Posted 10 February 2009 - 10:33 AM
The following is an extract from an article I wrote for the WFA's journal, STAND TO! nearly twenty years ago. It was based on official sources: from my recollection, Cavalry Training, ASC Training and the Remount Manual.
"In peacetime, the purchasing of horses was placed in the hands of three Inspectors of Remounts, who were retired officers with a special knowledge of horses, and these officers would tour the main horse-breeding areas of the country (then, as now, Ireland was particularly important in this respect), accompanied by veterinary officers, to select and purchase appropriate animals. Whilst all three Inspectors could buy for all branches of the service, one was particularly charged with finding suitable horses for the cavalry and yeomanry, one for the RA and RE and one for the ASC, reflecting the differing needs of each branch.
Horses were normally purchased at between four and seven years old, although up to nine in case of need, and were expected to be able to serve until fifteen years old. They were classified according to type, as follows:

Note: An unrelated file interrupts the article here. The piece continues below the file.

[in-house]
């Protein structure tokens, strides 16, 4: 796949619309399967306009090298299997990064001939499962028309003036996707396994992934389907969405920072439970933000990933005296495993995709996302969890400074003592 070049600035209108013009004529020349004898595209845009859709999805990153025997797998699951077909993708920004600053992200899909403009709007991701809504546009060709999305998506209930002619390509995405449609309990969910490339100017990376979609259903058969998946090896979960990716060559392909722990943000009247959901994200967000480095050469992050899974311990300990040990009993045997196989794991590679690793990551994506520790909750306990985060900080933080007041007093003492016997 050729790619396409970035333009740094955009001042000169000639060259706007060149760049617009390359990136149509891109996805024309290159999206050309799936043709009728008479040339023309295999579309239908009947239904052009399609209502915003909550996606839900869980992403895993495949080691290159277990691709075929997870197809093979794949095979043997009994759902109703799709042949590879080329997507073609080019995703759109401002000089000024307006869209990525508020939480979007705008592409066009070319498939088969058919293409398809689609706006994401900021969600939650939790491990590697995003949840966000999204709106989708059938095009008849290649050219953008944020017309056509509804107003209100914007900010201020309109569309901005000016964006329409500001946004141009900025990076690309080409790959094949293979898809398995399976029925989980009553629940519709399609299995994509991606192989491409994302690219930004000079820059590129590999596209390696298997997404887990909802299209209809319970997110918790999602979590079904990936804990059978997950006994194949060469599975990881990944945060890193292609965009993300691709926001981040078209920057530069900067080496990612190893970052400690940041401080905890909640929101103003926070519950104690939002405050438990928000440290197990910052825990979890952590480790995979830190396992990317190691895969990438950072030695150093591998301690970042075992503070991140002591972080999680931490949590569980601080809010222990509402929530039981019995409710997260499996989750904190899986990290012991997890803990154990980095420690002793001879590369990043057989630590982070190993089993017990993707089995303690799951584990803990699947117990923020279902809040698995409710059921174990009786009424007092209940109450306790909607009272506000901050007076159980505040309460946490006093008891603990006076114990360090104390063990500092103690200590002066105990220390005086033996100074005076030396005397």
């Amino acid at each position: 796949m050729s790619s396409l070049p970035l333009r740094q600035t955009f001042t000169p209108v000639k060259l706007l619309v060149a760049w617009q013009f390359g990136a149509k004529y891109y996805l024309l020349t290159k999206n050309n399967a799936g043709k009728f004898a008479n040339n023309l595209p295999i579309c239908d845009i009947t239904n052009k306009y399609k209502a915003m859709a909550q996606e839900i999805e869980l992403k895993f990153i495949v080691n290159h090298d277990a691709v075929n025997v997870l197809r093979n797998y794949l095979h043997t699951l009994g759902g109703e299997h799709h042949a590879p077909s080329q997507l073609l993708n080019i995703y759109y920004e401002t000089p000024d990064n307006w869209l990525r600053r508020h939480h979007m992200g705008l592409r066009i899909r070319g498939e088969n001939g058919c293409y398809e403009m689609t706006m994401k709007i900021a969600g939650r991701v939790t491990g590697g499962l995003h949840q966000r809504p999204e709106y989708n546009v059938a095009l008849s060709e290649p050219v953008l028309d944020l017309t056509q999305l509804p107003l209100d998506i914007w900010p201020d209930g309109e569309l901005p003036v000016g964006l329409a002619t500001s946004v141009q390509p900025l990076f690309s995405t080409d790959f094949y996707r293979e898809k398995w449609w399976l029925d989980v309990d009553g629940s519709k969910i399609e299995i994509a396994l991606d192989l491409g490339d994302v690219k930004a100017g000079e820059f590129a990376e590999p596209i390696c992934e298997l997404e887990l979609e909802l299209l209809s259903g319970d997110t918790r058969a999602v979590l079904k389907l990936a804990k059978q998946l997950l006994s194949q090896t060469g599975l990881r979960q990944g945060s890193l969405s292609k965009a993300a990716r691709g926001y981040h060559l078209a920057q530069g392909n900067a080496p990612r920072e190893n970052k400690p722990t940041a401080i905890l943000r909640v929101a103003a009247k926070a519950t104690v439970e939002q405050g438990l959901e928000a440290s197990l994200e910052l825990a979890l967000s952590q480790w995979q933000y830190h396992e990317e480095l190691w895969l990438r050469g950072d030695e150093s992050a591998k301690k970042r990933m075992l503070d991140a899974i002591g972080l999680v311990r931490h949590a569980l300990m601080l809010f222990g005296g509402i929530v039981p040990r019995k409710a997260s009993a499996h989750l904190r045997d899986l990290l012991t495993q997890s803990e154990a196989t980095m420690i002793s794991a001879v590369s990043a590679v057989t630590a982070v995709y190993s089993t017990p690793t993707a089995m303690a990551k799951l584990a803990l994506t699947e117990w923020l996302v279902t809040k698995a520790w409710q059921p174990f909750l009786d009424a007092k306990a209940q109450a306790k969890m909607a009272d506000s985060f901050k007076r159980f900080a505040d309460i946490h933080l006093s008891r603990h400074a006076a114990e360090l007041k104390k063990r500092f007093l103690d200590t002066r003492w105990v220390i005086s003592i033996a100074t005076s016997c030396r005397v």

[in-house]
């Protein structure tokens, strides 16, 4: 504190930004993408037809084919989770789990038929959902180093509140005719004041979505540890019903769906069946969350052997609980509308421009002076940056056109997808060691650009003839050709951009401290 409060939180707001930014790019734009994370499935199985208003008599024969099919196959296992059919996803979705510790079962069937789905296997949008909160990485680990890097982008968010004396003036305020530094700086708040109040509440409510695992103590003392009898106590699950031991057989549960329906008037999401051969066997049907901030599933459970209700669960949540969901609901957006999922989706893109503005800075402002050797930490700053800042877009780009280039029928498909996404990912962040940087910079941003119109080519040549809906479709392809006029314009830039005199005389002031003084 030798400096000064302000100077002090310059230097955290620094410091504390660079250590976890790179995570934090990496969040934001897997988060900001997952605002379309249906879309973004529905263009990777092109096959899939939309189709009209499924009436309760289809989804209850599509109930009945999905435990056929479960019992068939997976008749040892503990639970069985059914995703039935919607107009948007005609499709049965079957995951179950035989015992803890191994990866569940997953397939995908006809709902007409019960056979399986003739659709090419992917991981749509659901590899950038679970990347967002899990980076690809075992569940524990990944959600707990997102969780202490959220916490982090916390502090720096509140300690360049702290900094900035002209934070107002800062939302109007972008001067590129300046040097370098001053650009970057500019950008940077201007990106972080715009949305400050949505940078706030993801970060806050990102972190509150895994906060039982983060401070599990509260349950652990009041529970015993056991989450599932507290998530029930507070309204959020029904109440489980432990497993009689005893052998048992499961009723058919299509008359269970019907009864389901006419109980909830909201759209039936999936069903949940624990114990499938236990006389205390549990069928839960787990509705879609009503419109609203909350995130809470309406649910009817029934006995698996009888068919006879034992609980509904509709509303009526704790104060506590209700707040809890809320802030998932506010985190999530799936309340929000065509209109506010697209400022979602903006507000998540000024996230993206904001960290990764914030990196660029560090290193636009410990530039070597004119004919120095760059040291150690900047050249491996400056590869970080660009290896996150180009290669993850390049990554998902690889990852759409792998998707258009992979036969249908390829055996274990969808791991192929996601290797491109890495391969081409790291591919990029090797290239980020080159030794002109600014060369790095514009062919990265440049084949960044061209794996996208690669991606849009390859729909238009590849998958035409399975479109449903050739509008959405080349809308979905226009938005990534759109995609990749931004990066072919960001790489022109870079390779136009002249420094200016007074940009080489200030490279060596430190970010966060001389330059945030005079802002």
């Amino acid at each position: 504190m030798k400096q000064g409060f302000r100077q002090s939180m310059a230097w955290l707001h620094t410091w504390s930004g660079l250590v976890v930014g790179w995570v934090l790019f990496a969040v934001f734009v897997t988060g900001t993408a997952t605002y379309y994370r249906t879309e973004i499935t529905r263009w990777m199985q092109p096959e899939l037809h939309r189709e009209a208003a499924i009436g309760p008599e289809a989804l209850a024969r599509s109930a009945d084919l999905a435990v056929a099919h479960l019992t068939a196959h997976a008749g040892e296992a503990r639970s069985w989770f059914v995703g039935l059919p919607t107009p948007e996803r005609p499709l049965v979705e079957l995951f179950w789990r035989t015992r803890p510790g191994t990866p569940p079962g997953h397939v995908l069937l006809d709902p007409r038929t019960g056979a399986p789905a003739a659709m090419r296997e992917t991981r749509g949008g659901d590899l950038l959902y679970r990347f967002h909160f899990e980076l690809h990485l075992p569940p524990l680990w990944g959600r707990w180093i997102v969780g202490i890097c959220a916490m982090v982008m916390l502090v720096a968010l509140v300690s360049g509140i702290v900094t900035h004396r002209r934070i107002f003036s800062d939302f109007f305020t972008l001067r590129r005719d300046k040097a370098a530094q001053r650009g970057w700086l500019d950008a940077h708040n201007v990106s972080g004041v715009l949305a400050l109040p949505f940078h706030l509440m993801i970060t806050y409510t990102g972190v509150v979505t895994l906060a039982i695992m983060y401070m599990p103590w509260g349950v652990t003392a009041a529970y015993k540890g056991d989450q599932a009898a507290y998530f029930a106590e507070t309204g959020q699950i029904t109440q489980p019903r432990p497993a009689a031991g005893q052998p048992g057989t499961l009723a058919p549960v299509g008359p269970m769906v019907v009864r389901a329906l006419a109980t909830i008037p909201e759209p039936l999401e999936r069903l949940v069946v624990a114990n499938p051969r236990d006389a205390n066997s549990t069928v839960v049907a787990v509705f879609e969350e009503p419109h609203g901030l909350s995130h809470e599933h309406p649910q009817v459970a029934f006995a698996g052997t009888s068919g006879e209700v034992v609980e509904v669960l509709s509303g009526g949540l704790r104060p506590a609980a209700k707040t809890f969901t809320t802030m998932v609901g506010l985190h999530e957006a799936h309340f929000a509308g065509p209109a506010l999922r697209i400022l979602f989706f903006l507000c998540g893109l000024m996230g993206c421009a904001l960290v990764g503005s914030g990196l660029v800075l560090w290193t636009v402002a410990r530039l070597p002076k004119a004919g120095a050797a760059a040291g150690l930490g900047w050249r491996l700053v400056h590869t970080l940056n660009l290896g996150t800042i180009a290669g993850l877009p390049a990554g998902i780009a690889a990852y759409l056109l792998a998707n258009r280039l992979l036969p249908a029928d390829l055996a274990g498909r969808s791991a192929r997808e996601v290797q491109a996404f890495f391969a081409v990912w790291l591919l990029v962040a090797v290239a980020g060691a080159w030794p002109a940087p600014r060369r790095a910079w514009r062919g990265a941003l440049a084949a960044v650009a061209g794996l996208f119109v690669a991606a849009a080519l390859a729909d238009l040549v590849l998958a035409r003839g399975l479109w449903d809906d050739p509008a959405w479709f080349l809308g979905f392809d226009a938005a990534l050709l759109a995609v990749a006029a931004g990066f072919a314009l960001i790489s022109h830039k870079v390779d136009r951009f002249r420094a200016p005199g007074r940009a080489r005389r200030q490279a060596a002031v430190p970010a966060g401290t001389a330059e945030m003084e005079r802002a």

R1 Suitable for cavalry, 15 hands 1 1/2 inches to 15 hands 3 inches;
R2 Suitable for yeomanry, 14 hands 2 inches to 15 hands 1 1/2 inches;
LD1 Light draught for field artillery;
LD2 Heavier than LD1, fit for transport wagons;
HD Heavy draught horses of Shire or Clydesdale type;
P Horses and ponies working in pack in civil life.
The height ranges for RA and RE were from 15 hands 2 inches to 16 hands, and for ASC 15 hands 2 inches to 15 hands 3 1/2 inches. There were small variations depending on the age of the horse but these figures show the very small range of sizes permissible. Only geldings and mares not in foal were purchased, and were expected to be able to carry a load of fifteen stone."
That of course reflects the position in 1914: there may have been modifications later in the war. In particular, much more use was made of mules, especially by artillery ammunition columns. Many horses were purchased from both North and South America, and from Australia (known as walers, from NSW).
The horses officially described as "light draught" were those known in civilian life as "vanners."